For decades, retailers have focused on creating leaner supply chains using cost-cutting “just-in-time” approaches.
However, the COVID-19 pandemic has exposed weaknesses in lean supply chains and the just-in-time methodology, and supply chain inflexibility has failed both consumers and retailers.
What is the just-in-time method?
The just-in-time method is an inventory strategy used by retailers to save money on overhead expenses. Essentially, it involves only ordering materials and goods as they become necessary for manufacturing or sale.
Before this strategy gained popularity as a way to cut costs, retailers frequently stocked up on materials and goods in order to maintain a consistent supply that could keep up with spikes in demand.
Under normal conditions, a just-in-time approach can save money and reduce waste. But it requires accurate demand forecasting,consistent and reliable sourcing, and very high supply chain visibility — things that have all become much more difficult during this global crisis.
Why is the just-in-time method failing now?
The truth is, lean supply chains and just-in-time strategies are not very agile or flexible, and can collapse under pressure.
In the “new normal” of the pandemic, it’s more difficult to predict demand for many products. Grocery stores have been hit especially hard by unexpected sales spikes (in part due to panic-buying), and many suppliers and distributors have struggled to keep up.
In a globally distributed supply chain, this issue is compounded.
As demand skyrockets, manufacturers experience material shortages, reducing production capacity. Companies with little knowledge of their supply chain beyond the first tier have no way to know when their second-, third-, or fourth-tier suppliers will experience shortages. Many companies have found themselves without necessary products and without contingency plans or alternative suppliers to fall back on.
Flexibility is vital.
Disruptions to the global supply chain will continue throughout the COVID-19 crisis, and some will be more sudden and unexpected than others.
Experts believe that to stay afloat during (and after) the pandemic, retailers and manufacturers will have to take a proactive approach in order to respond quickly and effectively to these disruptions.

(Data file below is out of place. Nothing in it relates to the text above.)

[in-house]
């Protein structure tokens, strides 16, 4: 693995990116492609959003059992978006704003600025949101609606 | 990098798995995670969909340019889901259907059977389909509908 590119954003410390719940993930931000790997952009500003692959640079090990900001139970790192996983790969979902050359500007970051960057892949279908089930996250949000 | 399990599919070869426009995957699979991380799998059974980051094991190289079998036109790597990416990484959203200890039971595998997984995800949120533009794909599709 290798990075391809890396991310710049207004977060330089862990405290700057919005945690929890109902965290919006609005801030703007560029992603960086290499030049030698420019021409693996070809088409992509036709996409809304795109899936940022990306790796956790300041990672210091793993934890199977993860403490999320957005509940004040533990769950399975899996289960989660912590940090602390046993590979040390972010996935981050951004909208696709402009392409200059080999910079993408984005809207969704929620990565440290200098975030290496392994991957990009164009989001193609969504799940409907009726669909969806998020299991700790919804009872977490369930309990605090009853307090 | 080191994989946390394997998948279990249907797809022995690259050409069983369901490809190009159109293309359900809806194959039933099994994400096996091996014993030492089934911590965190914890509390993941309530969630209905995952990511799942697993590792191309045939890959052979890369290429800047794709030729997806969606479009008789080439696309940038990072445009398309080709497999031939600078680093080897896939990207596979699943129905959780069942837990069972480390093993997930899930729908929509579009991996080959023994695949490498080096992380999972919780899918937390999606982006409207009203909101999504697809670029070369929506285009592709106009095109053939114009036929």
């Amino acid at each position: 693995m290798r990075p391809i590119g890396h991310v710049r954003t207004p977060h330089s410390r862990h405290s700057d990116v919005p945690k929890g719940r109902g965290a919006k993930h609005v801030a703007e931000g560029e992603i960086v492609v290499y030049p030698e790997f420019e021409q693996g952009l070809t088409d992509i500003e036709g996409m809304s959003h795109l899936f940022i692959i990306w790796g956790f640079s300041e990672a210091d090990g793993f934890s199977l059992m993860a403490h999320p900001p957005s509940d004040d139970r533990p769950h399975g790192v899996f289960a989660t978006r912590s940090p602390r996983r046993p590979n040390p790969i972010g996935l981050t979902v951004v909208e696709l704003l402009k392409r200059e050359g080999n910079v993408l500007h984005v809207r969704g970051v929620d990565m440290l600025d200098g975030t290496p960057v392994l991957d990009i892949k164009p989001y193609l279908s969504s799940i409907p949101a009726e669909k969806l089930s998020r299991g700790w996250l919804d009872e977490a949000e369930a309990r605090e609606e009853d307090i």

For many companies, this means backing off of lean, just-in-time strategies, and focusing instead on making supply chains more flexible.
This will look different for each company, but in general, turning toward flexibility will mean:
- Increasing supply chain visibility and thoroughly mapping suppliers at each tier
- Identifying and partnering with alternative suppliers wherever possible
- Adjusting inventory management to move away from the just-in-time method
- Expanding warehousing to allow for more overstock
With the right combination of these strategies, companies can build more flexible and resilient supply chains, and respond appropriately to inevitable disruptions.
Under normal circumstances, a lean supply chain with a focus on the just-in-time method can work well for cutting costs. But in light of the coronavirus crisis, it’s clear that this isn’t always the best outcome.
Retailers and manufacturers that choose to put more emphasis on visibility and flexibility will be much better-positioned to survive these strange economic times. And on the other side of the crisis, when the global supply chain faces other disruptions — due to tariffs, natural disasters, worker strikes, material shortages, or something else — they’ll be far more prepared to respond.
Explore your warehousing options near the ports of Los Angeles and Long Beach. Contact us.